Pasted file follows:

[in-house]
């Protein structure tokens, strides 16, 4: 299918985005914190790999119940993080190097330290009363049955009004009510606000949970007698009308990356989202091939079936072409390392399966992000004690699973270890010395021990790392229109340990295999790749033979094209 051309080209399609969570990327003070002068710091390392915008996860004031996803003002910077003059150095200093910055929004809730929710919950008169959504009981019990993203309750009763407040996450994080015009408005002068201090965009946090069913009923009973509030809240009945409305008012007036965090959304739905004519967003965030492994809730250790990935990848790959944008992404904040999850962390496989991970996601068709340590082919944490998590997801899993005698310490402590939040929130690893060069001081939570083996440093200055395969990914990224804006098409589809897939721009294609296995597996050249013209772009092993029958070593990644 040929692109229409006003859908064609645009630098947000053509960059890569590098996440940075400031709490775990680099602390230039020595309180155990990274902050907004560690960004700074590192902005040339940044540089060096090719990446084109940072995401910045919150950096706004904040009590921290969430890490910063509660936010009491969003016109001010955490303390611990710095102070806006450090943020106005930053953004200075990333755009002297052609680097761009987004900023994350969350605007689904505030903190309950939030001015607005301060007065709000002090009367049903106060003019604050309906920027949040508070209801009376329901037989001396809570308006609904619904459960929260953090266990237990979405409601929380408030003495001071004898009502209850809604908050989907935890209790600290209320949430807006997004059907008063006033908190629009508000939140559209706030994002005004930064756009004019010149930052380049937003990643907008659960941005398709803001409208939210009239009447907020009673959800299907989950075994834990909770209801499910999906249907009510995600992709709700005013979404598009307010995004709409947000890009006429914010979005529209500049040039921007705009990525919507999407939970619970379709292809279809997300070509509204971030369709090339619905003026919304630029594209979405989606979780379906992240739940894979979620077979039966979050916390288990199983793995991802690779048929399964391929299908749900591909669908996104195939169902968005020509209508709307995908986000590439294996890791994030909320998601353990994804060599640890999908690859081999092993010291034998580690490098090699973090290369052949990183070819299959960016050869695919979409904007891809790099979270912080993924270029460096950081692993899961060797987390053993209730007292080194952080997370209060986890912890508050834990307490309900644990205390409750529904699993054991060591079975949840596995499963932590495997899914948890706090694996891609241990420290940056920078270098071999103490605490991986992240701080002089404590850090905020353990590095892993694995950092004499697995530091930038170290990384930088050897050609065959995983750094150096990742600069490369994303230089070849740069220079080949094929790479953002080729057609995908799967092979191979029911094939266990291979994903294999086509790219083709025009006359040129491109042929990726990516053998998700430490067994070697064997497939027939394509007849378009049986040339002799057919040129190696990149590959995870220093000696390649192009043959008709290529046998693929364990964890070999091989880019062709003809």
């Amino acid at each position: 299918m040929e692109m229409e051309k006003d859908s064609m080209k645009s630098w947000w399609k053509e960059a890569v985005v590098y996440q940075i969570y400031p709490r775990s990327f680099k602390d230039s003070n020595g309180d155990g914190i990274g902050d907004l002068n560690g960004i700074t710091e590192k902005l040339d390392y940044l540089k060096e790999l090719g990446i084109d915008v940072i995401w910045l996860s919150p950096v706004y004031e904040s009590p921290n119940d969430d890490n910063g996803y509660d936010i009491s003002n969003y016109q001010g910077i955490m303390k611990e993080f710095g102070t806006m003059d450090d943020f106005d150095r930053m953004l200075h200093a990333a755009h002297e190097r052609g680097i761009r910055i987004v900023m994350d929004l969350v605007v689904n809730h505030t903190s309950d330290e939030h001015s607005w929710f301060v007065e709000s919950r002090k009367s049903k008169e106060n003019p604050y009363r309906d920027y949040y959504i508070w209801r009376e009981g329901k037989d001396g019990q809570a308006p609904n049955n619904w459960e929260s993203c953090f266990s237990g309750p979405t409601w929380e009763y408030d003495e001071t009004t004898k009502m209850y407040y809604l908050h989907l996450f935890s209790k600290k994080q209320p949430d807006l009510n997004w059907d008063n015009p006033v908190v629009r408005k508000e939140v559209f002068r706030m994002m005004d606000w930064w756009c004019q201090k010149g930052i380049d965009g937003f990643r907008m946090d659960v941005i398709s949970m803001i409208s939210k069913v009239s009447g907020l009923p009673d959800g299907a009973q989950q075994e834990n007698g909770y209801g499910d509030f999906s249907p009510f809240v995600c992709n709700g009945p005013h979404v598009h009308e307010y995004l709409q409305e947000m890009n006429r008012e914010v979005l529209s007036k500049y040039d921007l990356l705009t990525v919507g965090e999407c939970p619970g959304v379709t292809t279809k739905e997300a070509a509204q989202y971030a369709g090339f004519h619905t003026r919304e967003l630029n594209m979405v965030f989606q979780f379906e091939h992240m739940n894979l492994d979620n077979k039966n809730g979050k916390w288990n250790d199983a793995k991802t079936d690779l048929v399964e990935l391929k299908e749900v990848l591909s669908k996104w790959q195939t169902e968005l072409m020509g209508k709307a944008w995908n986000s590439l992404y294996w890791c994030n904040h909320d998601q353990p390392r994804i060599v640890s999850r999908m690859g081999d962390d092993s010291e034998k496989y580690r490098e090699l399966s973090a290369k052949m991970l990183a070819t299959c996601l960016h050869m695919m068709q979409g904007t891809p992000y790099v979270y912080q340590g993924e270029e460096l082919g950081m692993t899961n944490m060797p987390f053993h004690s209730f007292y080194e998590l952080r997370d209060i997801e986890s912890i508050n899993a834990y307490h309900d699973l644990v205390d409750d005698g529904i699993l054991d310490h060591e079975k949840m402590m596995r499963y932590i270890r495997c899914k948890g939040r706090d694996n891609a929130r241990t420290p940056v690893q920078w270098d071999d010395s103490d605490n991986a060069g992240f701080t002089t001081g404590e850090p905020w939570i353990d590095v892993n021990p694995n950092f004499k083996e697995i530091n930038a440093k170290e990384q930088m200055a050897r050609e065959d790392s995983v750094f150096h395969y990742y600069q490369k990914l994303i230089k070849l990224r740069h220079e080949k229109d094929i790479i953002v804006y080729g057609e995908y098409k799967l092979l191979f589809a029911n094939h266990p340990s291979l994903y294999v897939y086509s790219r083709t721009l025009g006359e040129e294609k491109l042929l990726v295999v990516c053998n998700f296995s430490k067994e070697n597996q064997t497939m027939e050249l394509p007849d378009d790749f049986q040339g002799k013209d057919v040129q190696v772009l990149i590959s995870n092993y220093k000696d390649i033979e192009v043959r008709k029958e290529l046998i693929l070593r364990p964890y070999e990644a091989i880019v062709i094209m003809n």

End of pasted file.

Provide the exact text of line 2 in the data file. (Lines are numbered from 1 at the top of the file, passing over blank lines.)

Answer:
């Protein structure tokens, strides 16, 4: 299918985005914190790999119940993080190097330290009363049955009004009510606000949970007698009308990356989202091939079936072409390392399966992000004690699973270890010395021990790392229109340990295999790749033979094209 051309080209399609969570990327003070002068710091390392915008996860004031996803003002910077003059150095200093910055929004809730929710919950008169959504009981019990993203309750009763407040996450994080015009408005002068201090965009946090069913009923009973509030809240009945409305008012007036965090959304739905004519967003965030492994809730250790990935990848790959944008992404904040999850962390496989991970996601068709340590082919944490998590997801899993005698310490402590939040929130690893060069001081939570083996440093200055395969990914990224804006098409589809897939721009294609296995597996050249013209772009092993029958070593990644 040929692109229409006003859908064609645009630098947000053509960059890569590098996440940075400031709490775990680099602390230039020595309180155990990274902050907004560690960004700074590192902005040339940044540089060096090719990446084109940072995401910045919150950096706004904040009590921290969430890490910063509660936010009491969003016109001010955490303390611990710095102070806006450090943020106005930053953004200075990333755009002297052609680097761009987004900023994350969350605007689904505030903190309950939030001015607005301060007065709000002090009367049903106060003019604050309906920027949040508070209801009376329901037989001396809570308006609904619904459960929260953090266990237990979405409601929380408030003495001071004898009502209850809604908050989907935890209790600290209320949430807006997004059907008063006033908190629009508000939140559209706030994002005004930064756009004019010149930052380049937003990643907008659960941005398709803001409208939210009239009447907020009673959800299907989950075994834990909770209801499910999906249907009510995600992709709700005013979404598009307010995004709409947000890009006429914010979005529209500049040039921007705009990525919507999407939970619970379709292809279809997300070509509204971030369709090339619905003026919304630029594209979405989606979780379906992240739940894979979620077979039966979050916390288990199983793995991802690779048929399964391929299908749900591909669908996104195939169902968005020509209508709307995908986000590439294996890791994030909320998601353990994804060599640890999908690859081999092993010291034998580690490098090699973090290369052949990183070819299959960016050869695919979409904007891809790099979270912080993924270029460096950081692993899961060797987390053993209730007292080194952080997370209060986890912890508050834990307490309900644990205390409750529904699993054991060591079975949840596995499963932590495997899914948890706090694996891609241990420290940056920078270098071999103490605490991986992240701080002089404590850090905020353990590095892993694995950092004499697995530091930038170290990384930088050897050609065959995983750094150096990742600069490369994303230089070849740069220079080949094929790479953002080729057609995908799967092979191979029911094939266990291979994903294999086509790219083709025009006359040129491109042929990726990516053998998700430490067994070697064997497939027939394509007849378009049986040339002799057919040129190696990149590959995870220093000696390649192009043959008709290529046998693929364990964890070999091989880019062709003809």